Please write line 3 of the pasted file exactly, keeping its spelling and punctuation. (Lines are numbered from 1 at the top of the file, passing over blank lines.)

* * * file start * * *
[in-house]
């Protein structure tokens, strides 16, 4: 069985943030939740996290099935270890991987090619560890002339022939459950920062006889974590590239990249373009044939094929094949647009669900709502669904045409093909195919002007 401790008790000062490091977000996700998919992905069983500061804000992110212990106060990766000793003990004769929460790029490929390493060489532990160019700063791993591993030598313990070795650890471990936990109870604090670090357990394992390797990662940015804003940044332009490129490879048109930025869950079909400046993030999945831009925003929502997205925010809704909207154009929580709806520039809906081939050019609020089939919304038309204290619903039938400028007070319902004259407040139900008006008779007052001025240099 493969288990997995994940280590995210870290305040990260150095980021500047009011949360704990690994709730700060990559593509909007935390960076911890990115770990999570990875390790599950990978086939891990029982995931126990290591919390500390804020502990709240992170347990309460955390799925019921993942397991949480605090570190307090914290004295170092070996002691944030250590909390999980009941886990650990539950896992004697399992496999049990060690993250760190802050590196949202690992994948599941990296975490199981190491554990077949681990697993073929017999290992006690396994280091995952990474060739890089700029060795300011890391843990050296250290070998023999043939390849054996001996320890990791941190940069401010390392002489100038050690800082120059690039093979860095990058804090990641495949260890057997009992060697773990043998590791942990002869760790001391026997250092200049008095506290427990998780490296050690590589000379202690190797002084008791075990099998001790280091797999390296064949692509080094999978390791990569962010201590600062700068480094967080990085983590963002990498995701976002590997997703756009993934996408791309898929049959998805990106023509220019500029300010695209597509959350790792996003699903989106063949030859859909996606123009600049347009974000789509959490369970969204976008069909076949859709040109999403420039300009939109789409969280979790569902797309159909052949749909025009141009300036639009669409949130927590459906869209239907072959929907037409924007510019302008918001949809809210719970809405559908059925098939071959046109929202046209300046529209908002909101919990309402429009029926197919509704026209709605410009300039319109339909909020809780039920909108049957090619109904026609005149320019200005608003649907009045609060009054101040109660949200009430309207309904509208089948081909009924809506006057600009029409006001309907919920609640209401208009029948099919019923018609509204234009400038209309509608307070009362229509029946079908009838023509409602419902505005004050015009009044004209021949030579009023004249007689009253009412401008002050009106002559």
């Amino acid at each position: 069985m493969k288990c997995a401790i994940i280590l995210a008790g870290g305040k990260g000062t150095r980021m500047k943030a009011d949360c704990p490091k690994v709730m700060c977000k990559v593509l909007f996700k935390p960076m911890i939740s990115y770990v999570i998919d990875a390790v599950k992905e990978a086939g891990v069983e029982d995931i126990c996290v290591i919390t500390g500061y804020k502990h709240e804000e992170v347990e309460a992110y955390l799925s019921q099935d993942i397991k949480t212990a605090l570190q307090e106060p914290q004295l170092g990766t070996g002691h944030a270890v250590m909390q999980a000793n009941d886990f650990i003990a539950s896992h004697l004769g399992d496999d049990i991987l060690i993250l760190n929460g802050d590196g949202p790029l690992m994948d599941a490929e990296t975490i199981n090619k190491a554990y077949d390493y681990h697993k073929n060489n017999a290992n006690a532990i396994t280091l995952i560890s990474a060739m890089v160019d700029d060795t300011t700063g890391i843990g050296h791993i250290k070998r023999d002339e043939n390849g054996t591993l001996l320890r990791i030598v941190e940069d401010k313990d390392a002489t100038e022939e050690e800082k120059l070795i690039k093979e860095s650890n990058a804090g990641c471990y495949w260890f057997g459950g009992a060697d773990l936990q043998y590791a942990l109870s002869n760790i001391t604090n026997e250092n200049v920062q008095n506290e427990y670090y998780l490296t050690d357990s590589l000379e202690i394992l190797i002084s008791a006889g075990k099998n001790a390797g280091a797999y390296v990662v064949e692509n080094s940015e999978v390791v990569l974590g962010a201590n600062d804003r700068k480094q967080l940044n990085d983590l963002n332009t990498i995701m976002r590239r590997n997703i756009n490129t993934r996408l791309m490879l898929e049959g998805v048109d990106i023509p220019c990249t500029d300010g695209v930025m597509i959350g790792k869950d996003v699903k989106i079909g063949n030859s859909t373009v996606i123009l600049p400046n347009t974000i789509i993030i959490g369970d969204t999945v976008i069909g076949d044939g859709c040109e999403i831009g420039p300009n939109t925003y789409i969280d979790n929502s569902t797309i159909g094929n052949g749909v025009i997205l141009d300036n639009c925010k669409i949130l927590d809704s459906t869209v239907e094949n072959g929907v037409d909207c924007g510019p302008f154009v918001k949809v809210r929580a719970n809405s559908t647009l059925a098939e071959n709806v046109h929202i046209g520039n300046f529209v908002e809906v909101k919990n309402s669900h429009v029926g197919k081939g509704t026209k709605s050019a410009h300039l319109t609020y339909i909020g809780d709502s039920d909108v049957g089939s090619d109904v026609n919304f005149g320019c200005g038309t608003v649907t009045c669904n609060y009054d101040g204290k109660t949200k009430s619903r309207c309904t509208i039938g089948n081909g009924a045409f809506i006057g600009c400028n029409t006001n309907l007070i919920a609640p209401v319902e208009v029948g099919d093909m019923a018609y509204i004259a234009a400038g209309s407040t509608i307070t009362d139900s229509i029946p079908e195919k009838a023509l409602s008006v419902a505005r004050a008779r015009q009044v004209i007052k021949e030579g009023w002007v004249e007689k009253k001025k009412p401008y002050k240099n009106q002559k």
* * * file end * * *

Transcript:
């Amino acid at each position: 069985m493969k288990c997995a401790i994940i280590l995210a008790g870290g305040k990260g000062t150095r980021m500047k943030a009011d949360c704990p490091k690994v709730m700060c977000k990559v593509l909007f996700k935390p960076m911890i939740s990115y770990v999570i998919d990875a390790v599950k992905e990978a086939g891990v069983e029982d995931i126990c996290v290591i919390t500390g500061y804020k502990h709240e804000e992170v347990e309460a992110y955390l799925s019921q099935d993942i397991k949480t212990a605090l570190q307090e106060p914290q004295l170092g990766t070996g002691h944030a270890v250590m909390q999980a000793n009941d886990f650990i003990a539950s896992h004697l004769g399992d496999d049990i991987l060690i993250l760190n929460g802050d590196g949202p790029l690992m994948d599941a490929e990296t975490i199981n090619k190491a554990y077949d390493y681990h697993k073929n060489n017999a290992n006690a532990i396994t280091l995952i560890s990474a060739m890089v160019d700029d060795t300011t700063g890391i843990g050296h791993i250290k070998r023999d002339e043939n390849g054996t591993l001996l320890r990791i030598v941190e940069d401010k313990d390392a002489t100038e022939e050690e800082k120059l070795i690039k093979e860095s650890n990058a804090g990641c471990y495949w260890f057997g459950g009992a060697d773990l936990q043998y590791a942990l109870s002869n760790i001391t604090n026997e250092n200049v920062q008095n506290e427990y670090y998780l490296t050690d357990s590589l000379e202690i394992l190797i002084s008791a006889g075990k099998n001790a390797g280091a797999y390296v990662v064949e692509n080094s940015e999978v390791v990569l974590g962010a201590n600062d804003r700068k480094q967080l940044n990085d983590l963002n332009t990498i995701m976002r590239r590997n997703i756009n490129t993934r996408l791309m490879l898929e049959g998805v048109d990106i023509p220019c990249t500029d300010g695209v930025m597509i959350g790792k869950d996003v699903k989106i079909g063949n030859s859909t373009v996606i123009l600049p400046n347009t974000i789509i993030i959490g369970d969204t999945v976008i069909g076949d044939g859709c040109e999403i831009g420039p300009n939109t925003y789409i969280d979790n929502s569902t797309i159909g094929n052949g749909v025009i997205l141009d300036n639009c925010k669409i949130l927590d809704s459906t869209v239907e094949n072959g929907v037409d909207c924007g510019p302008f154009v918001k949809v809210r929580a719970n809405s559908t647009l059925a098939e071959n709806v046109h929202i046209g520039n300046f529209v908002e809906v909101k919990n309402s669900h429009v029926g197919k081939g509704t026209k709605s050019a410009h300039l319109t609020y339909i909020g809780d709502s039920d909108v049957g089939s090619d109904v026609n919304f005149g320019c200005g038309t608003v649907t009045c669904n609060y009054d101040g204290k109660t949200k009430s619903r309207c309904t509208i039938g089948n081909g009924a045409f809506i006057g600009c400028n029409t006001n309907l007070i919920a609640p209401v319902e208009v029948g099919d093909m019923a018609y509204i004259a234009a400038g209309s407040t509608i307070t009362d139900s229509i029946p079908e195919k009838a023509l409602s008006v419902a505005r004050a008779r015009q009044v004209i007052k021949e030579g009023w002007v004249e007689k009253k001025k009412p401008y002050k240099n009106q002559k």